My favorite thing about breastfeeding is that I don’t have to get up in the middle of the night to make bottles. I would never write a post about sleep routines because I suck at it. Until recently Lucas was getting up 3 or 4 times a night to nurse. It hurt my heart to do a cry it out method and, honestly, I love the late night/early morning cuddles. But also it was easy because in one way or another I mostly slept within arms reach of Lucas for a year and only needed to be partially conscious to feed him.
I started pumping a couple weeks before I went back to work to get a supply. Pumping was a pain, boring and depressing. The first few weeks I literally cried – I think it was my hormones. It’s an unenjoyable task; however, I really wanted to breastfeed Lucas for a year so I kept it up. I am fortunate that I have a private office at work; however, I am not always in my office. Consequently, I have pumped sitting next to co-workers and in open aired areas. I grew up very modest but now I can’t even bring myself to care. The trade-off with pumping was that while it was inconvenient for 40+ hours a week for the rest of the time I didn’t need to worry about bottles when we were out.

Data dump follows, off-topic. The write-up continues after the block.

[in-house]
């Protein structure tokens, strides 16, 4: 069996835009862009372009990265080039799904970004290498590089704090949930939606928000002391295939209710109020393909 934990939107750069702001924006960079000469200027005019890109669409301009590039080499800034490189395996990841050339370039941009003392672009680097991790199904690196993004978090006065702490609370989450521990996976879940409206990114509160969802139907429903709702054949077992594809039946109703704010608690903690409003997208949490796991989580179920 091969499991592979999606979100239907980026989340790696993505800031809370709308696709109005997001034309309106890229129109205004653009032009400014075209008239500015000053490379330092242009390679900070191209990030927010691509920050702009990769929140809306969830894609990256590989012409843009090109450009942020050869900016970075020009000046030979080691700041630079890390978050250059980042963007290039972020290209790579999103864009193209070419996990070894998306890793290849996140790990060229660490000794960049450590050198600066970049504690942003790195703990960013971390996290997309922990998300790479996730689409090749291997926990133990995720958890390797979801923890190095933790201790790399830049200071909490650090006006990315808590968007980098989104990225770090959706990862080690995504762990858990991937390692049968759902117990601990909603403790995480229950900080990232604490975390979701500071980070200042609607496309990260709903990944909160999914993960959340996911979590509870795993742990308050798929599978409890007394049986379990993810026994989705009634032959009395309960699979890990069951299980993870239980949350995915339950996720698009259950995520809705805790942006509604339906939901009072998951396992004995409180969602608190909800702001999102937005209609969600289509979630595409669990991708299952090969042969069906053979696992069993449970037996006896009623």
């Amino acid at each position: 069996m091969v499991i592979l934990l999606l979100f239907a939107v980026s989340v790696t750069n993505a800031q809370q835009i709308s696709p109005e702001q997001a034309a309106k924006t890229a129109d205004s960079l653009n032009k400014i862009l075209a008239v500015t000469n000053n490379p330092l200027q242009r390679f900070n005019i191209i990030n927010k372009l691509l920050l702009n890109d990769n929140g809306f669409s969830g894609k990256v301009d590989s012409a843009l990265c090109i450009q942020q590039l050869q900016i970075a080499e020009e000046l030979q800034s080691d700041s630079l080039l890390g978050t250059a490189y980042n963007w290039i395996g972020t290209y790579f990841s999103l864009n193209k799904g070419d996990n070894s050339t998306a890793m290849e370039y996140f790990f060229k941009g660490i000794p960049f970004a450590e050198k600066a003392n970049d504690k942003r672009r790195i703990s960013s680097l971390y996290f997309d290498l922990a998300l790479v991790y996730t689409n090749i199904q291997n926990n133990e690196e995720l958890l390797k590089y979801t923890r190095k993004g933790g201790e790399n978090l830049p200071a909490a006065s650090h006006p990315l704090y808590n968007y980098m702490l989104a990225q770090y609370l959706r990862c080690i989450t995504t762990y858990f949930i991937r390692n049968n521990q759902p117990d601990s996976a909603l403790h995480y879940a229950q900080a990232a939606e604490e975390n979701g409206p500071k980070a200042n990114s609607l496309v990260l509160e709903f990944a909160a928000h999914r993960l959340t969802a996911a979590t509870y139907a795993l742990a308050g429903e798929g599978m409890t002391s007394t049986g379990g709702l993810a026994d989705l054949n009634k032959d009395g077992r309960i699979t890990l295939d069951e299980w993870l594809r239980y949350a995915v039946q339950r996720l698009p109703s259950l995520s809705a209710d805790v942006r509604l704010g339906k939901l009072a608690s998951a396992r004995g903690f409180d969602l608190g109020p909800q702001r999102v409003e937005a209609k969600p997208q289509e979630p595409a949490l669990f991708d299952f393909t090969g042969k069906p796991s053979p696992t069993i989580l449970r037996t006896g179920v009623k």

The irony of the ‘ease’ of breastfeeding is that I began to feel it was going too well. I don’t judge those who breastfeed but societal judgement on nursing older children is not lost on me. As Lucas approached his first birthday I was stressed. He was nursing multiple times a day (and night) and I didn’t know how I’d be able to wean – especially because he so obviously used it as a comforting mechanism.
Since I didn’t know how to stop him, the first thing I did was to stop pumping. The freedom of not lugging around a pump, needing a fridge or exposing yourself to co-workers is truly liberating.
After a few weeks I began giving him a bottle of milk during the daytime hours. It was not exactly easy and he would pull on my shirt and cry and sometimes not take a bottle but eventually his hunger won out and his resistance waned.